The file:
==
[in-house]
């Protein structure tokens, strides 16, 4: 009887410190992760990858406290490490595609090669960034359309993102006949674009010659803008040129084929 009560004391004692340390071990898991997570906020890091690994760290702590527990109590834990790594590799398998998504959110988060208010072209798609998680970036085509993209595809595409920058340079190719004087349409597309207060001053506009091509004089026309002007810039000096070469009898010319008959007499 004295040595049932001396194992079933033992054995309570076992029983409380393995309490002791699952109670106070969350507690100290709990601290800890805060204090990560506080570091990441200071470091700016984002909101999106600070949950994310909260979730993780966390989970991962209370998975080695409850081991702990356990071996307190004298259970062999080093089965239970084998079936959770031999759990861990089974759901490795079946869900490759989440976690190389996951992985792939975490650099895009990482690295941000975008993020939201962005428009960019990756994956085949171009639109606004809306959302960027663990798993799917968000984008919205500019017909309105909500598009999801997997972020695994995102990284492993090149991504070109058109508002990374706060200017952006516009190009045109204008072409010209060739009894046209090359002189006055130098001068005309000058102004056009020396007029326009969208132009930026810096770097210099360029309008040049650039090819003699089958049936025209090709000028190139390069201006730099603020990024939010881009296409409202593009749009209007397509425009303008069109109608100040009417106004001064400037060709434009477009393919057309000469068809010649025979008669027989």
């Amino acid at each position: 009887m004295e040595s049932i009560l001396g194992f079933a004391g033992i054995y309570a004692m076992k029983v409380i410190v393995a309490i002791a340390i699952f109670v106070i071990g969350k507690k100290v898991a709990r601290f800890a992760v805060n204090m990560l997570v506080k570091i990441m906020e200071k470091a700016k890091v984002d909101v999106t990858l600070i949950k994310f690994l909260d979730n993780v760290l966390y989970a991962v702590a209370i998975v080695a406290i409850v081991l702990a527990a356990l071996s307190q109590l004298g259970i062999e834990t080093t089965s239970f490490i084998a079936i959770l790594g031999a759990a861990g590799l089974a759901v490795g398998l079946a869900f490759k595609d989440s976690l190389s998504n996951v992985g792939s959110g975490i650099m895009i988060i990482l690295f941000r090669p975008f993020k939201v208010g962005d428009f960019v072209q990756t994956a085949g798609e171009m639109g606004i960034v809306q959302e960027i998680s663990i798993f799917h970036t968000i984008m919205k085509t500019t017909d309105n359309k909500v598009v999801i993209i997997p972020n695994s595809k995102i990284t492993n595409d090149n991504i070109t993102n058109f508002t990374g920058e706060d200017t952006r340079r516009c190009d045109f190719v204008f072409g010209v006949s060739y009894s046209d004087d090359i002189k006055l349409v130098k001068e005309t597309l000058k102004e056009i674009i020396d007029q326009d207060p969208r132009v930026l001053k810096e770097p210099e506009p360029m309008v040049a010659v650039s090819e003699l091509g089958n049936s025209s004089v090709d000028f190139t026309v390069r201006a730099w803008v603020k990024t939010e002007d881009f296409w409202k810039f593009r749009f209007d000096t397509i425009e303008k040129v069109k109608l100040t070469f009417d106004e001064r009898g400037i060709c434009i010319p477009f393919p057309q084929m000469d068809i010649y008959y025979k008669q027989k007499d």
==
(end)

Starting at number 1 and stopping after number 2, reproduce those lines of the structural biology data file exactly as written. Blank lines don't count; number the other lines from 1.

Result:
[in-house]
């Protein structure tokens, strides 16, 4: 009887410190992760990858406290490490595609090669960034359309993102006949674009010659803008040129084929 009560004391004692340390071990898991997570906020890091690994760290702590527990109590834990790594590799398998998504959110988060208010072209798609998680970036085509993209595809595409920058340079190719004087349409597309207060001053506009091509004089026309002007810039000096070469009898010319008959007499 004295040595049932001396194992079933033992054995309570076992029983409380393995309490002791699952109670106070969350507690100290709990601290800890805060204090990560506080570091990441200071470091700016984002909101999106600070949950994310909260979730993780966390989970991962209370998975080695409850081991702990356990071996307190004298259970062999080093089965239970084998079936959770031999759990861990089974759901490795079946869900490759989440976690190389996951992985792939975490650099895009990482690295941000975008993020939201962005428009960019990756994956085949171009639109606004809306959302960027663990798993799917968000984008919205500019017909309105909500598009999801997997972020695994995102990284492993090149991504070109058109508002990374706060200017952006516009190009045109204008072409010209060739009894046209090359002189006055130098001068005309000058102004056009020396007029326009969208132009930026810096770097210099360029309008040049650039090819003699089958049936025209090709000028190139390069201006730099603020990024939010881009296409409202593009749009209007397509425009303008069109109608100040009417106004001064400037060709434009477009393919057309000469068809010649025979008669027989």